‘The Others’ is a horror-thriller that stars Nicole Kidman in the lead role. It follows the story of a woman whose children suffer from an extreme case of photosensitivity. This requires all of them to stay inside their house at all times. However, when unexplained things start happening around the house, they are forced to accept that it might be haunted.
The film expertly uses the camera and the lighting to induce horror and fear in the story, but it also relies a lot on the paranoia and psychology of its characters. How did the writer of the film come up with this idea? Were they inspired by real events? Let’s find out.
Is The Others a True Story?
No, ‘The Others’ is not based on a true story. It is based on an original screenplay written by Alejandro Amenábar, who also directs the film. Though he doesn’t believe in ghosts or even God, for that matter, (he calls himself an agnostic), Amenábar relied a lot upon his childhood experience of the perception of horror. The look of the film, especially the drawing in the opening credits, is based on the drawings from the books he had read as a child, and the tone is influenced by the works of Alfred Hitchcock and Stanley Kubrick.
He observed that, even in his childhood, the horror was more about the things he didn’t see rather than the ones that did present themselves to him. The dread of seeing a ghost would increase tenfold in a silent atmosphere rather than a noisy one. It is the paranoia fed by the unknown that elevates the fear rather than the knowledge of something bad. These were the things that he kept in mind while writing the screenplay of ‘The Others’. He was all alone at the time and was trying to scare himself. He was looking for a way to tap into the primal nature of fear and looked towards the classical films to adopt their elements of horror and thriller.
While the rest of the film comes from his imagination, there is one scene that he based on a real thing that had happened to him. He had been living in an apartment in Spain at the time. At five in the morning, he heard the loud noises of steps from the apartment above. He described it as “something very big, very heavy.” When he visited his neighbor to enquire about it, he found that she was a very thin lady who claimed that she hadn’t been making that sound. Amenábar noticed that she couldn’t even walk properly. He never found an explanation for that incident, but it was good enough for him to put into his film.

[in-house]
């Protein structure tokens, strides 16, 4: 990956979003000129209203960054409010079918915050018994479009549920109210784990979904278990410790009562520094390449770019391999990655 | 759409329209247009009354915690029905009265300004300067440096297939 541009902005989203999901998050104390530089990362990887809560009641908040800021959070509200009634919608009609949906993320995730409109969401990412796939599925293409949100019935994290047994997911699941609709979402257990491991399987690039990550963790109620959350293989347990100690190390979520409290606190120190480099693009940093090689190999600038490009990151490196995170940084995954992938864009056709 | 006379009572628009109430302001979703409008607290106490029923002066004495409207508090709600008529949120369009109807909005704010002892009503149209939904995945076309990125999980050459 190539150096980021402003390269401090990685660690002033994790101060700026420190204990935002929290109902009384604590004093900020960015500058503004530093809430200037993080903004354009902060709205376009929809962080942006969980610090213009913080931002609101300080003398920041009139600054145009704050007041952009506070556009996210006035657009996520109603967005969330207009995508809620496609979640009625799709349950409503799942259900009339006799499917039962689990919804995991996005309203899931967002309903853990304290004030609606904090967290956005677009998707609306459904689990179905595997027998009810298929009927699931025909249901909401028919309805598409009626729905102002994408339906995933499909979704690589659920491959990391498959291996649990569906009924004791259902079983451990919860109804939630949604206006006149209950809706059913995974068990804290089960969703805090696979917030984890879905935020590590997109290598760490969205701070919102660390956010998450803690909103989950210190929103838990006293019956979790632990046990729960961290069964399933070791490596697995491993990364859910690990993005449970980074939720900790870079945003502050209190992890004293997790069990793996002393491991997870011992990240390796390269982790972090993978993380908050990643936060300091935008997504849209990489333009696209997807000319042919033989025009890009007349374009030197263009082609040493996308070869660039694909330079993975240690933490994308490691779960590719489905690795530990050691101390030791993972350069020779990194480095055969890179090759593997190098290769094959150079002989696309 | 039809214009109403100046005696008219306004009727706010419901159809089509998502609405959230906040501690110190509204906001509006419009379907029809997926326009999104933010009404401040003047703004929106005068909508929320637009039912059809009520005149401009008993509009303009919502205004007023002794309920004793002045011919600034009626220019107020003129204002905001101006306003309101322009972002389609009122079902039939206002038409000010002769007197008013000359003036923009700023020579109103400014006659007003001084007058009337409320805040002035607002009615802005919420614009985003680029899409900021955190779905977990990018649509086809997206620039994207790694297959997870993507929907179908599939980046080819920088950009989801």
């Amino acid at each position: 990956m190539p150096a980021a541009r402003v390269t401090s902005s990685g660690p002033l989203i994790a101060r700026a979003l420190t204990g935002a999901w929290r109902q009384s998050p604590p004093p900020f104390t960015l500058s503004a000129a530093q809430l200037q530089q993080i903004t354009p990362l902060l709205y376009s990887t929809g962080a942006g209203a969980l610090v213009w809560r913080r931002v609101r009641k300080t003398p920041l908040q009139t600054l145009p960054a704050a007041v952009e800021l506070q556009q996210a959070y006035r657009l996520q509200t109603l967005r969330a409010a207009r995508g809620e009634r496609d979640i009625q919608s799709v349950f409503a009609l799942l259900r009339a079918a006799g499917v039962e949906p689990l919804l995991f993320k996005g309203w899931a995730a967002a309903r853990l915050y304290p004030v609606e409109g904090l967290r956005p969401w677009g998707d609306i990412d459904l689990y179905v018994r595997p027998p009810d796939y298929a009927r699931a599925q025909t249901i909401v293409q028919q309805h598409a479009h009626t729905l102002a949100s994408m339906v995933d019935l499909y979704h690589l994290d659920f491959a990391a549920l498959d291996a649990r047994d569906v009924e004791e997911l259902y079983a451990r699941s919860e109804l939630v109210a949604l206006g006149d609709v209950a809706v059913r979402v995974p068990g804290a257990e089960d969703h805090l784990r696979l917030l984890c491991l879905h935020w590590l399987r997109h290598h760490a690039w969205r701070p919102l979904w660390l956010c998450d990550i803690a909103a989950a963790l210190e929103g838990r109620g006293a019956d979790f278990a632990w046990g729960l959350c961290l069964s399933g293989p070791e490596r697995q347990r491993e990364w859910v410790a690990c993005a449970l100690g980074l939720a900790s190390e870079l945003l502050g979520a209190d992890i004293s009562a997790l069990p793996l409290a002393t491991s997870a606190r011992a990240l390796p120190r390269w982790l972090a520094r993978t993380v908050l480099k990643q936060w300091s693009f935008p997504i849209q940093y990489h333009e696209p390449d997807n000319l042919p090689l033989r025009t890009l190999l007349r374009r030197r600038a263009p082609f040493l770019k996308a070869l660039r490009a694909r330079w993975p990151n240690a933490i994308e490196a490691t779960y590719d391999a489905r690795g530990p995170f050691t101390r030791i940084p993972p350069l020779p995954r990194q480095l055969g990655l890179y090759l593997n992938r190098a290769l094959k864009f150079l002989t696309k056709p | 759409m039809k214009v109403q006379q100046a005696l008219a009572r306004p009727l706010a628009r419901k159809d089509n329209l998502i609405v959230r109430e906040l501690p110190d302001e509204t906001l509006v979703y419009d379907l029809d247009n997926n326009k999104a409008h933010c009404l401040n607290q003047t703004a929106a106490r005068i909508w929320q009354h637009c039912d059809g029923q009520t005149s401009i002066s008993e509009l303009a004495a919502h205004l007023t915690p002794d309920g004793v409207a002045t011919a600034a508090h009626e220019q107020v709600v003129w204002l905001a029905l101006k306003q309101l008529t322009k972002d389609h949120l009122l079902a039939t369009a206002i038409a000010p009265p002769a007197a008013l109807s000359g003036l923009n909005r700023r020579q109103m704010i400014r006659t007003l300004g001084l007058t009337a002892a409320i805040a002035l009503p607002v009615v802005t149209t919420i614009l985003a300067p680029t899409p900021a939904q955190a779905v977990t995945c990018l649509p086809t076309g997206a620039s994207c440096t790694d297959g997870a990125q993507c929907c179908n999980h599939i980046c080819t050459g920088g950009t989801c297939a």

One of the plot devices in the film is the inability of the children to go out into the sunlight. This is an actual disease called Xeroderma Pigmentosum, a rare skin disorder that causes extreme sensitivity to light. Apart from using it as a trope to keep the children and their mother inside, the director also used it as a metaphor for the family to always remain in the dark about their own condition. They finally become open to light when they come to accept their reality.
Another very real and very macabre thing that he has used in the film is the photograph album. When Grace sees these pictures, at first, she believes that it is of sleeping people. However, Mrs. Mills tells her that these are dead people who had been photographed, believing that it would preserve their soul. This was a real practice that became quite popular in the 19th century. Television miniseries ‘Dead Still’ also explores this concept, where dead people were not only posed but also often brushed up to look good for the pictures.
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